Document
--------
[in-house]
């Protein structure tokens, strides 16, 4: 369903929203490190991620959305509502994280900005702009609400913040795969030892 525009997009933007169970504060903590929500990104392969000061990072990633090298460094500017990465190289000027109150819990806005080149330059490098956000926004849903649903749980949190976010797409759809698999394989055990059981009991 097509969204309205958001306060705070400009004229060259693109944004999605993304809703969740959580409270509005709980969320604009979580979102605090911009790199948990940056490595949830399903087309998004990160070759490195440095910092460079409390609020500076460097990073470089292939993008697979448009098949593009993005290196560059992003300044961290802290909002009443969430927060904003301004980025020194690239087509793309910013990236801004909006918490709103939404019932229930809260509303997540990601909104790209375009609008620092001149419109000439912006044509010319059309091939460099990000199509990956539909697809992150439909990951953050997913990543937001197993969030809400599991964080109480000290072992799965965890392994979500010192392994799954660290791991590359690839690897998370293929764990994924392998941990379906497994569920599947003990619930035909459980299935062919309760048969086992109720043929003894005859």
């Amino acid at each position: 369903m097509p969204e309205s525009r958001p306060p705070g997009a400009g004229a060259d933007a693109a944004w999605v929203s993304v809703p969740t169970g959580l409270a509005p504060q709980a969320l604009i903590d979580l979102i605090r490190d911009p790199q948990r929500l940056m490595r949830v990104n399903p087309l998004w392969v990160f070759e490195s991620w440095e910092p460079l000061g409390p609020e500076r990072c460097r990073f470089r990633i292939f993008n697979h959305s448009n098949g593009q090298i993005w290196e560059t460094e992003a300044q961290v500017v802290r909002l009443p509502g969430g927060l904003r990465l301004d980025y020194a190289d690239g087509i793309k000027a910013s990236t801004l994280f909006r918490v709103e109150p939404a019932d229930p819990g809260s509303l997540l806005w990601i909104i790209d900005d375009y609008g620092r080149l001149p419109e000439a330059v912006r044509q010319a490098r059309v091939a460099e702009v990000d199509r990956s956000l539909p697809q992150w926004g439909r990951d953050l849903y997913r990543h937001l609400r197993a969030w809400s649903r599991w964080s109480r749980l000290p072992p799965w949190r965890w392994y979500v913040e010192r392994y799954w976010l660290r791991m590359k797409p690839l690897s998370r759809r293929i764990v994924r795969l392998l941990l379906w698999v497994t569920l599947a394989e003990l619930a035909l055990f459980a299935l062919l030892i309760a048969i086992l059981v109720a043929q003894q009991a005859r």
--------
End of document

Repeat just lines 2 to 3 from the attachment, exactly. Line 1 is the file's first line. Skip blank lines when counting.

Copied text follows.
């Protein structure tokens, strides 16, 4: 369903929203490190991620959305509502994280900005702009609400913040795969030892 525009997009933007169970504060903590929500990104392969000061990072990633090298460094500017990465190289000027109150819990806005080149330059490098956000926004849903649903749980949190976010797409759809698999394989055990059981009991 097509969204309205958001306060705070400009004229060259693109944004999605993304809703969740959580409270509005709980969320604009979580979102605090911009790199948990940056490595949830399903087309998004990160070759490195440095910092460079409390609020500076460097990073470089292939993008697979448009098949593009993005290196560059992003300044961290802290909002009443969430927060904003301004980025020194690239087509793309910013990236801004909006918490709103939404019932229930809260509303997540990601909104790209375009609008620092001149419109000439912006044509010319059309091939460099990000199509990956539909697809992150439909990951953050997913990543937001197993969030809400599991964080109480000290072992799965965890392994979500010192392994799954660290791991590359690839690897998370293929764990994924392998941990379906497994569920599947003990619930035909459980299935062919309760048969086992109720043929003894005859």
């Amino acid at each position: 369903m097509p969204e309205s525009r958001p306060p705070g997009a400009g004229a060259d933007a693109a944004w999605v929203s993304v809703p969740t169970g959580l409270a509005p504060q709980a969320l604009i903590d979580l979102i605090r490190d911009p790199q948990r929500l940056m490595r949830v990104n399903p087309l998004w392969v990160f070759e490195s991620w440095e910092p460079l000061g409390p609020e500076r990072c460097r990073f470089r990633i292939f993008n697979h959305s448009n098949g593009q090298i993005w290196e560059t460094e992003a300044q961290v500017v802290r909002l009443p509502g969430g927060l904003r990465l301004d980025y020194a190289d690239g087509i793309k000027a910013s990236t801004l994280f909006r918490v709103e109150p939404a019932d229930p819990g809260s509303l997540l806005w990601i909104i790209d900005d375009y609008g620092r080149l001149p419109e000439a330059v912006r044509q010319a490098r059309v091939a460099e702009v990000d199509r990956s956000l539909p697809q992150w926004g439909r990951d953050l849903y997913r990543h937001l609400r197993a969030w809400s649903r599991w964080s109480r749980l000290p072992p799965w949190r965890w392994y979500v913040e010192r392994y799954w976010l660290r791991m590359k797409p690839l690897s998370r759809r293929i764990v994924r795969l392998l941990l379906w698999v497994t569920l599947a394989e003990l619930a035909l055990f459980a299935l062919l030892i309760a048969i086992l059981v109720a043929q003894q009991a005859r």